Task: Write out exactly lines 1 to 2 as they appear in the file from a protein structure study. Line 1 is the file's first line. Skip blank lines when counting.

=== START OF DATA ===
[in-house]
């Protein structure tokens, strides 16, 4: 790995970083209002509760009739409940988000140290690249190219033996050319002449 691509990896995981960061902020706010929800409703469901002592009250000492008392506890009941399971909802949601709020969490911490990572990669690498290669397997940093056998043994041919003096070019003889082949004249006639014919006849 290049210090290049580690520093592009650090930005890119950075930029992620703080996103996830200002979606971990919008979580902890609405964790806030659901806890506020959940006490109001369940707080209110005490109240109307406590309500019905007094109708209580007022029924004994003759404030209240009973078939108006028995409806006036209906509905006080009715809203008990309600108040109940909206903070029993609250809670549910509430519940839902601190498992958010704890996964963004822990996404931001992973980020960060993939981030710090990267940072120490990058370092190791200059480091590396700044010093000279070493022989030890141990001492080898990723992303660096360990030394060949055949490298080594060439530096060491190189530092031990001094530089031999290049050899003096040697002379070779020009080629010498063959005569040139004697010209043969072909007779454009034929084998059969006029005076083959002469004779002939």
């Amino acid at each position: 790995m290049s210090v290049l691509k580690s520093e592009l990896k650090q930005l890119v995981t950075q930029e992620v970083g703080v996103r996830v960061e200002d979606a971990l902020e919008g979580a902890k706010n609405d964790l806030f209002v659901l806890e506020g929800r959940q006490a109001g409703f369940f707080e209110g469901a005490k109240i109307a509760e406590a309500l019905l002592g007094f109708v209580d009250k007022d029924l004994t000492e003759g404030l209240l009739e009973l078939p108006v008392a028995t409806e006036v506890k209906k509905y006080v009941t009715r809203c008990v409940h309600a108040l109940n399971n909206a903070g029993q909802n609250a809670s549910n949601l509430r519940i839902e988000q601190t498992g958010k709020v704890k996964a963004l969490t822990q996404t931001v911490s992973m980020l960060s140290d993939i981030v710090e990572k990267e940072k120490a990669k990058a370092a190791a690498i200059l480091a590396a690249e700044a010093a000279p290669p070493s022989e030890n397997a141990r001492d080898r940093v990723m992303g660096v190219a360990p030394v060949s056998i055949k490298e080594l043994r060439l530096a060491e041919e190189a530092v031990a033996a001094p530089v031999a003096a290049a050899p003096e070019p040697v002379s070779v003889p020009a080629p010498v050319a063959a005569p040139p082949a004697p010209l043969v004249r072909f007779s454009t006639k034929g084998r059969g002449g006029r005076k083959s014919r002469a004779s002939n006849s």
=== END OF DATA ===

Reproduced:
[in-house]
């Protein structure tokens, strides 16, 4: 790995970083209002509760009739409940988000140290690249190219033996050319002449 691509990896995981960061902020706010929800409703469901002592009250000492008392506890009941399971909802949601709020969490911490990572990669690498290669397997940093056998043994041919003096070019003889082949004249006639014919006849 290049210090290049580690520093592009650090930005890119950075930029992620703080996103996830200002979606971990919008979580902890609405964790806030659901806890506020959940006490109001369940707080209110005490109240109307406590309500019905007094109708209580007022029924004994003759404030209240009973078939108006028995409806006036209906509905006080009715809203008990309600108040109940909206903070029993609250809670549910509430519940839902601190498992958010704890996964963004822990996404931001992973980020960060993939981030710090990267940072120490990058370092190791200059480091590396700044010093000279070493022989030890141990001492080898990723992303660096360990030394060949055949490298080594060439530096060491190189530092031990001094530089031999290049050899003096040697002379070779020009080629010498063959005569040139004697010209043969072909007779454009034929084998059969006029005076083959002469004779002939």